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  • Writer's pictureRachael Fulton

Selling Sex in Our City

The street-corner stereotype of prostitutes leaning into car windows is becoming outdated.

Glasgow's sex trade is moving off the street, as prostitutes and their punters make use of mobiles and escort websites to discreetly arrange business elsewhere.

Behind closed doors, the city's sex industry is booming.

"The face of prostitution is changing. Years ago in Glasgow there was quite a thriving sex industry on the street," said Linda Thompson of the Women's Support Project.

"It's hard to say now what's happening in other venues.

"At one stage there was a company that offered a pick-up service at men's work places - a lunch time quickie. A limo would arrive, pick up someone at their office and they'd have a woman in the back of the car for an hour over lunch time. A mobile brothel."

Glasgow City Council and women's organisations across the city are now supporting a bill proposal by MSP Rhoda Grant which would seek to outlaw the purchase of sex in Scotland.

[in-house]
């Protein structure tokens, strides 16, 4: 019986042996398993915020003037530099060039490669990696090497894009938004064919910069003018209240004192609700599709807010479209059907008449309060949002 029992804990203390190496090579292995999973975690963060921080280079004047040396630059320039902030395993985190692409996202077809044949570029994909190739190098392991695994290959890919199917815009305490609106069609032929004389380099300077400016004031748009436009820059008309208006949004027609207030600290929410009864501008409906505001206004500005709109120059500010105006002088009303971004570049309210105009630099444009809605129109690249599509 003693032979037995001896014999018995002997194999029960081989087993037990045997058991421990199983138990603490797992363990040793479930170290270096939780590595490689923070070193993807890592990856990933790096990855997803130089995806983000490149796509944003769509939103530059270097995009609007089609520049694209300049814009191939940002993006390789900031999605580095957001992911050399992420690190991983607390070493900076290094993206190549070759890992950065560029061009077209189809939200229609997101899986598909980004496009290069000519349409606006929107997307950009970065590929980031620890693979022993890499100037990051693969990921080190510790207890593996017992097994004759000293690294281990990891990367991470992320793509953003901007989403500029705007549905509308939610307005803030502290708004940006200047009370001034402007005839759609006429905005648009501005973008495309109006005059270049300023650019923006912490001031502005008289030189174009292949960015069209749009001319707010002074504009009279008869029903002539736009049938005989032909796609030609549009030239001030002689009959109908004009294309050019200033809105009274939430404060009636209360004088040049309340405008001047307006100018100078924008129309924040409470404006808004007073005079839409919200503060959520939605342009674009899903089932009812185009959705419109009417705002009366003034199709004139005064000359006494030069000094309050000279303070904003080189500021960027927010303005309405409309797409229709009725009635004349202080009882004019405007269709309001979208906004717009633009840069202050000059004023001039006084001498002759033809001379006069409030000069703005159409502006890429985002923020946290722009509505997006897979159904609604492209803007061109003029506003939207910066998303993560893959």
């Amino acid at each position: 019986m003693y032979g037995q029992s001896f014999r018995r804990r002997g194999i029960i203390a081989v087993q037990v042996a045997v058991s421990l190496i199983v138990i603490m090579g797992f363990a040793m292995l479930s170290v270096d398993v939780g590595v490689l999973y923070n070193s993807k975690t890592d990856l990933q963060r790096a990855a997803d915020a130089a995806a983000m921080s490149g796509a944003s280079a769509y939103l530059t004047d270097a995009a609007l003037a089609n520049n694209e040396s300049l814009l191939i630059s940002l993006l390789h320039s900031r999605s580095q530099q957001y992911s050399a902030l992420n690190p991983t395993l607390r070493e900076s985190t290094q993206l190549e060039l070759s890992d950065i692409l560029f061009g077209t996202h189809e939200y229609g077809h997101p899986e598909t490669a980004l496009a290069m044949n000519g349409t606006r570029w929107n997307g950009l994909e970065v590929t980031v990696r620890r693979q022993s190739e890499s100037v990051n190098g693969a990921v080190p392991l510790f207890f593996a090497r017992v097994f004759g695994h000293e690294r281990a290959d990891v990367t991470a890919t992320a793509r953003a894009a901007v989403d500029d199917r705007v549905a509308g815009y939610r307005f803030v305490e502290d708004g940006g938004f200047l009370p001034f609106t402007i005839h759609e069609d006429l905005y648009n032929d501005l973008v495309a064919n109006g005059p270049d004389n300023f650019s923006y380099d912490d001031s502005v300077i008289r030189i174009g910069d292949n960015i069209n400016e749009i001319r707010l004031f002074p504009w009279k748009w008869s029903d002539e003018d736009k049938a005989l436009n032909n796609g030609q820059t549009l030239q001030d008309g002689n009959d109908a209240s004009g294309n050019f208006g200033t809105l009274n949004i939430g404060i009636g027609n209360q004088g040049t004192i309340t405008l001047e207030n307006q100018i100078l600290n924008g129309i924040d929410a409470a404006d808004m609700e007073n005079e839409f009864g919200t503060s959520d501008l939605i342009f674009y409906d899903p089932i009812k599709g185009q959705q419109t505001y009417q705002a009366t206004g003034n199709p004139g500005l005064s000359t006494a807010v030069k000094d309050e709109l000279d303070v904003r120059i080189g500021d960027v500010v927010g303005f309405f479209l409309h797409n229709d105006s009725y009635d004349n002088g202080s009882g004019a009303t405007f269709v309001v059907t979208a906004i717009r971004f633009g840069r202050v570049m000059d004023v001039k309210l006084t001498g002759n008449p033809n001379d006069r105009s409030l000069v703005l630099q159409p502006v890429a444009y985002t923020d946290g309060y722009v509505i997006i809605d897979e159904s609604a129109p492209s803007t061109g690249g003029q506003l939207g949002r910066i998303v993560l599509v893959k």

This follows on from the Council's End Prostitution Now Campaign, launched in 2009.

As the law stands, selling and purchasing sex is legal in Scotland unless it is solicited in public or done through a brothel or pimp, but this could be about to change.

The revised proposal of the Criminalisation of the Purchase of Sex Bill was launched in September and is currently in its consultation stages.

If passed, the bill would make it an offence to purchase sex in Scotland, both publicly and privately, and would criminalise the purchaser rather than the prostitute.

A briefing will be held on Thursday, October 25 at St Enoch Square to alert Glasgow of the proposed changes in legislation and discuss its potential outcomes.

"The bill is about getting rid of the market," said Rhoda Grant.

"If you make purchasers stand up and be counted and criminalise them, you immediately cut the amount of purchasers that are there."

The bill is supported by numerous women's rights and anti-prostitution groups, many of whom have had an active role in campaigning for the criminalisation of prostitution over the last decade.

"In Glasgow we clearly view prostitution as commercial exploitation, that women do not tend to wake up one morning and say 'Do you know what? I quite fancy being a prostitute today.' That's not how it works," said Linda.

"In Glasgow there has been a long history of looking at women in prostitution and why they got into it, what backgrounds they were from and what was needed to support them.